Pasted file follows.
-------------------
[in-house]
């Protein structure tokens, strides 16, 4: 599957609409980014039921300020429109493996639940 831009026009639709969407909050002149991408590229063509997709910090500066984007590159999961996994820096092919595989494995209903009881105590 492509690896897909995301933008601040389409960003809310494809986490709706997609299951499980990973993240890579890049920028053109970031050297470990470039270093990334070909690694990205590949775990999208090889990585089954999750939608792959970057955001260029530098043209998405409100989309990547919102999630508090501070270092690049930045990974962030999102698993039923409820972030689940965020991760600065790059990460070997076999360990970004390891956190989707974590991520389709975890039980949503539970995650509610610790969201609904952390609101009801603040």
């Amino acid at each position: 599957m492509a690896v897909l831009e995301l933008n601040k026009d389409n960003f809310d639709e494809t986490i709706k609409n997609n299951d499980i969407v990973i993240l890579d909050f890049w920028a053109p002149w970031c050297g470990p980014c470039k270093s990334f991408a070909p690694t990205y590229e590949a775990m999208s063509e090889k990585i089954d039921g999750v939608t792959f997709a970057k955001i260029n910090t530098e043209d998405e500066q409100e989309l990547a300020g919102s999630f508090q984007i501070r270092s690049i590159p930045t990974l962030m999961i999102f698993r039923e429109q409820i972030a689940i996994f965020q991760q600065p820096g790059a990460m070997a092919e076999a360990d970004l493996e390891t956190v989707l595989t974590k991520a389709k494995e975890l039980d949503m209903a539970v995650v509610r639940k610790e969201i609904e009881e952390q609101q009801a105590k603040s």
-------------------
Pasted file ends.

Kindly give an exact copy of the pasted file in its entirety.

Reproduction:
[in-house]
């Protein structure tokens, strides 16, 4: 599957609409980014039921300020429109493996639940 831009026009639709969407909050002149991408590229063509997709910090500066984007590159999961996994820096092919595989494995209903009881105590 492509690896897909995301933008601040389409960003809310494809986490709706997609299951499980990973993240890579890049920028053109970031050297470990470039270093990334070909690694990205590949775990999208090889990585089954999750939608792959970057955001260029530098043209998405409100989309990547919102999630508090501070270092690049930045990974962030999102698993039923409820972030689940965020991760600065790059990460070997076999360990970004390891956190989707974590991520389709975890039980949503539970995650509610610790969201609904952390609101009801603040």
């Amino acid at each position: 599957m492509a690896v897909l831009e995301l933008n601040k026009d389409n960003f809310d639709e494809t986490i709706k609409n997609n299951d499980i969407v990973i993240l890579d909050f890049w920028a053109p002149w970031c050297g470990p980014c470039k270093s990334f991408a070909p690694t990205y590229e590949a775990m999208s063509e090889k990585i089954d039921g999750v939608t792959f997709a970057k955001i260029n910090t530098e043209d998405e500066q409100e989309l990547a300020g919102s999630f508090q984007i501070r270092s690049i590159p930045t990974l962030m999961i999102f698993r039923e429109q409820i972030a689940i996994f965020q991760q600065p820096g790059a990460m070997a092919e076999a360990d970004l493996e390891t956190v989707l595989t974590k991520a389709k494995e975890l039980d949503m209903a539970v995650v509610r639940k610790e969201i609904e009881e952390q609101q009801a105590k603040s």